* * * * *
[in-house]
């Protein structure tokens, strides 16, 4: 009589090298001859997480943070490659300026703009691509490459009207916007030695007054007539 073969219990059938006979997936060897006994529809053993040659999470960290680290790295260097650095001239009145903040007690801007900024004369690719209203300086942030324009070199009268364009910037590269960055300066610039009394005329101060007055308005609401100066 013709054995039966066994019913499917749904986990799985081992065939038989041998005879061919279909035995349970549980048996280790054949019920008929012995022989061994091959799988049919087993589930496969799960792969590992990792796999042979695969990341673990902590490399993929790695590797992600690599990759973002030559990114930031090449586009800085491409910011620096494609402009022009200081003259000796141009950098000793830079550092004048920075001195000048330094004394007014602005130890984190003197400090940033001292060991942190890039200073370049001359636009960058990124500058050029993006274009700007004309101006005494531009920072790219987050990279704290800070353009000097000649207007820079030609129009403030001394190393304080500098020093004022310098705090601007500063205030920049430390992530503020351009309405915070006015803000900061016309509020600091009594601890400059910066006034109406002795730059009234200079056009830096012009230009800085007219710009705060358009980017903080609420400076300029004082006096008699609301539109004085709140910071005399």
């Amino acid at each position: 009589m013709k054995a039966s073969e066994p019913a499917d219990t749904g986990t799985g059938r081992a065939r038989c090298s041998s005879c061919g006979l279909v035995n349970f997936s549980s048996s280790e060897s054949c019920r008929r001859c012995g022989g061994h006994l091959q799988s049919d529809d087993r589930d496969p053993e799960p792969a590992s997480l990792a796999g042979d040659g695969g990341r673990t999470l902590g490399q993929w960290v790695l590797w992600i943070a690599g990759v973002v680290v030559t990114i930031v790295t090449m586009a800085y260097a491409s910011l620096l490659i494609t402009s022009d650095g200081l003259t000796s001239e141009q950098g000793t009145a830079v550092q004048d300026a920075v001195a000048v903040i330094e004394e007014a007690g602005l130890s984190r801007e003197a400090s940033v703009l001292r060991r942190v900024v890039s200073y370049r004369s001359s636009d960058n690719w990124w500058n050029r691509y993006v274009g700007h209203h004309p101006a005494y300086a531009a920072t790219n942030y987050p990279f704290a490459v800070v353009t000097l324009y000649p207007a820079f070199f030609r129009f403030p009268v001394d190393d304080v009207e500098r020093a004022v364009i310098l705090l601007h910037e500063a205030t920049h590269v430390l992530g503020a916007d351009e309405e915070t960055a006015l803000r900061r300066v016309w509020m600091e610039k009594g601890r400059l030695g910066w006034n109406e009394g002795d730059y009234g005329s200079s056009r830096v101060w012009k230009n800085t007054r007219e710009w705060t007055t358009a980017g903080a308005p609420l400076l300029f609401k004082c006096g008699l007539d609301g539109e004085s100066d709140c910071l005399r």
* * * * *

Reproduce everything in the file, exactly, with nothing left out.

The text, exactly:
[in-house]
């Protein structure tokens, strides 16, 4: 009589090298001859997480943070490659300026703009691509490459009207916007030695007054007539 073969219990059938006979997936060897006994529809053993040659999470960290680290790295260097650095001239009145903040007690801007900024004369690719209203300086942030324009070199009268364009910037590269960055300066610039009394005329101060007055308005609401100066 013709054995039966066994019913499917749904986990799985081992065939038989041998005879061919279909035995349970549980048996280790054949019920008929012995022989061994091959799988049919087993589930496969799960792969590992990792796999042979695969990341673990902590490399993929790695590797992600690599990759973002030559990114930031090449586009800085491409910011620096494609402009022009200081003259000796141009950098000793830079550092004048920075001195000048330094004394007014602005130890984190003197400090940033001292060991942190890039200073370049001359636009960058990124500058050029993006274009700007004309101006005494531009920072790219987050990279704290800070353009000097000649207007820079030609129009403030001394190393304080500098020093004022310098705090601007500063205030920049430390992530503020351009309405915070006015803000900061016309509020600091009594601890400059910066006034109406002795730059009234200079056009830096012009230009800085007219710009705060358009980017903080609420400076300029004082006096008699609301539109004085709140910071005399």
């Amino acid at each position: 009589m013709k054995a039966s073969e066994p019913a499917d219990t749904g986990t799985g059938r081992a065939r038989c090298s041998s005879c061919g006979l279909v035995n349970f997936s549980s048996s280790e060897s054949c019920r008929r001859c012995g022989g061994h006994l091959q799988s049919d529809d087993r589930d496969p053993e799960p792969a590992s997480l990792a796999g042979d040659g695969g990341r673990t999470l902590g490399q993929w960290v790695l590797w992600i943070a690599g990759v973002v680290v030559t990114i930031v790295t090449m586009a800085y260097a491409s910011l620096l490659i494609t402009s022009d650095g200081l003259t000796s001239e141009q950098g000793t009145a830079v550092q004048d300026a920075v001195a000048v903040i330094e004394e007014a007690g602005l130890s984190r801007e003197a400090s940033v703009l001292r060991r942190v900024v890039s200073y370049r004369s001359s636009d960058n690719w990124w500058n050029r691509y993006v274009g700007h209203h004309p101006a005494y300086a531009a920072t790219n942030y987050p990279f704290a490459v800070v353009t000097l324009y000649p207007a820079f070199f030609r129009f403030p009268v001394d190393d304080v009207e500098r020093a004022v364009i310098l705090l601007h910037e500063a205030t920049h590269v430390l992530g503020a916007d351009e309405e915070t960055a006015l803000r900061r300066v016309w509020m600091e610039k009594g601890r400059l030695g910066w006034n109406e009394g002795d730059y009234g005329s200079s056009r830096v101060w012009k230009n800085t007054r007219e710009w705060t007055t358009a980017g903080a308005p609420l400076l300029f609401k004082c006096g008699l007539d609301g539109e004085s100066d709140c910071l005399r």